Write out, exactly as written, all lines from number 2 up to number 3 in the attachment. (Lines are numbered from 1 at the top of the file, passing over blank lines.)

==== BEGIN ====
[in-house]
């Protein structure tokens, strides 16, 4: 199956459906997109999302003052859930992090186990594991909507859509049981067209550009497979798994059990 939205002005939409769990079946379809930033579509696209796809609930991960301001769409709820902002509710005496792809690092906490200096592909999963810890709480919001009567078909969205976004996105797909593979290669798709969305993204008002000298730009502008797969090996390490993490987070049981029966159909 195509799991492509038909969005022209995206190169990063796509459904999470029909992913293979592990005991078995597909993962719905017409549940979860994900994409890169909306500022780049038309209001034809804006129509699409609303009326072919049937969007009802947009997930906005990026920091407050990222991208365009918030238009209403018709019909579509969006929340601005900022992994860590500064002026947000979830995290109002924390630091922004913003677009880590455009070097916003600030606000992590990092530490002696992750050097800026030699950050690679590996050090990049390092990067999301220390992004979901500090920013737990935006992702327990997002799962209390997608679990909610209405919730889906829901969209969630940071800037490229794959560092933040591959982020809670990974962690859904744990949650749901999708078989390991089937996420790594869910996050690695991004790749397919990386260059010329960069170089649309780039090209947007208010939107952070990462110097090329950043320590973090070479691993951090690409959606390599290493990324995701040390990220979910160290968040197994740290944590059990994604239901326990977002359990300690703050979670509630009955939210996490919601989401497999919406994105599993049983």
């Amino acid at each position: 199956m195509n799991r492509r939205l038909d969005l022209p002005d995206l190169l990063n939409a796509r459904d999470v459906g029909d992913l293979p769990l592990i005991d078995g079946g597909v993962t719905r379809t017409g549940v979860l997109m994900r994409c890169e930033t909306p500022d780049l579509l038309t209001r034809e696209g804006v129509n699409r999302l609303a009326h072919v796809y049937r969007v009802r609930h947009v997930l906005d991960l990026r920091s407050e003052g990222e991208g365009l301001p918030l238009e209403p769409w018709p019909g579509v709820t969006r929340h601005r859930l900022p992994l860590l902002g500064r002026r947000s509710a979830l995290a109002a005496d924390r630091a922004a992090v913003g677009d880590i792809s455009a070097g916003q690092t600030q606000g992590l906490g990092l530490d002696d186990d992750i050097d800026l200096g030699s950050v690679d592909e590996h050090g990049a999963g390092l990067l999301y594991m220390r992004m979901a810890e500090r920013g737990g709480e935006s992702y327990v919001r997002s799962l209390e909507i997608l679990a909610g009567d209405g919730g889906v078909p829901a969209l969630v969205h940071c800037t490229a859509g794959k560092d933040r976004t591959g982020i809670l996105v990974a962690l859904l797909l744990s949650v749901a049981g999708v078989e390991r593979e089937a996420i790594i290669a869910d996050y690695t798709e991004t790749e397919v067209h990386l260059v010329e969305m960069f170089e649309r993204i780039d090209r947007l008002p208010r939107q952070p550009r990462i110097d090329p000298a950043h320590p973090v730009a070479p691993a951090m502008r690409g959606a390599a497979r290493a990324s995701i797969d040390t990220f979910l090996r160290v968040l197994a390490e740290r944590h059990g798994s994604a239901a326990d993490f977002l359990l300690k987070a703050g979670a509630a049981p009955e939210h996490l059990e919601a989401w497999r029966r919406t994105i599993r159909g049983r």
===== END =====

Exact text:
């Protein structure tokens, strides 16, 4: 199956459906997109999302003052859930992090186990594991909507859509049981067209550009497979798994059990 939205002005939409769990079946379809930033579509696209796809609930991960301001769409709820902002509710005496792809690092906490200096592909999963810890709480919001009567078909969205976004996105797909593979290669798709969305993204008002000298730009502008797969090996390490993490987070049981029966159909 195509799991492509038909969005022209995206190169990063796509459904999470029909992913293979592990005991078995597909993962719905017409549940979860994900994409890169909306500022780049038309209001034809804006129509699409609303009326072919049937969007009802947009997930906005990026920091407050990222991208365009918030238009209403018709019909579509969006929340601005900022992994860590500064002026947000979830995290109002924390630091922004913003677009880590455009070097916003600030606000992590990092530490002696992750050097800026030699950050690679590996050090990049390092990067999301220390992004979901500090920013737990935006992702327990997002799962209390997608679990909610209405919730889906829901969209969630940071800037490229794959560092933040591959982020809670990974962690859904744990949650749901999708078989390991089937996420790594869910996050690695991004790749397919990386260059010329960069170089649309780039090209947007208010939107952070990462110097090329950043320590973090070479691993951090690409959606390599290493990324995701040390990220979910160290968040197994740290944590059990994604239901326990977002359990300690703050979670509630009955939210996490919601989401497999919406994105599993049983």
């Amino acid at each position: 199956m195509n799991r492509r939205l038909d969005l022209p002005d995206l190169l990063n939409a796509r459904d999470v459906g029909d992913l293979p769990l592990i005991d078995g079946g597909v993962t719905r379809t017409g549940v979860l997109m994900r994409c890169e930033t909306p500022d780049l579509l038309t209001r034809e696209g804006v129509n699409r999302l609303a009326h072919v796809y049937r969007v009802r609930h947009v997930l906005d991960l990026r920091s407050e003052g990222e991208g365009l301001p918030l238009e209403p769409w018709p019909g579509v709820t969006r929340h601005r859930l900022p992994l860590l902002g500064r002026r947000s509710a979830l995290a109002a005496d924390r630091a922004a992090v913003g677009d880590i792809s455009a070097g916003q690092t600030q606000g992590l906490g990092l530490d002696d186990d992750i050097d800026l200096g030699s950050v690679d592909e590996h050090g990049a999963g390092l990067l999301y594991m220390r992004m979901a810890e500090r920013g737990g709480e935006s992702y327990v919001r997002s799962l209390e909507i997608l679990a909610g009567d209405g919730g889906v078909p829901a969209l969630v969205h940071c800037t490229a859509g794959k560092d933040r976004t591959g982020i809670l996105v990974a962690l859904l797909l744990s949650v749901a049981g999708v078989e390991r593979e089937a996420i790594i290669a869910d996050y690695t798709e991004t790749e397919v067209h990386l260059v010329e969305m960069f170089e649309r993204i780039d090209r947007l008002p208010r939107q952070p550009r990462i110097d090329p000298a950043h320590p973090v730009a070479p691993a951090m502008r690409g959606a390599a497979r290493a990324s995701i797969d040390t990220f979910l090996r160290v968040l197994a390490e740290r944590h059990g798994s994604a239901a326990d993490f977002l359990l300690k987070a703050g979670a509630a049981p009955e939210h996490l059990e919601a989401w497999r029966r919406t994105i599993r159909g049983r």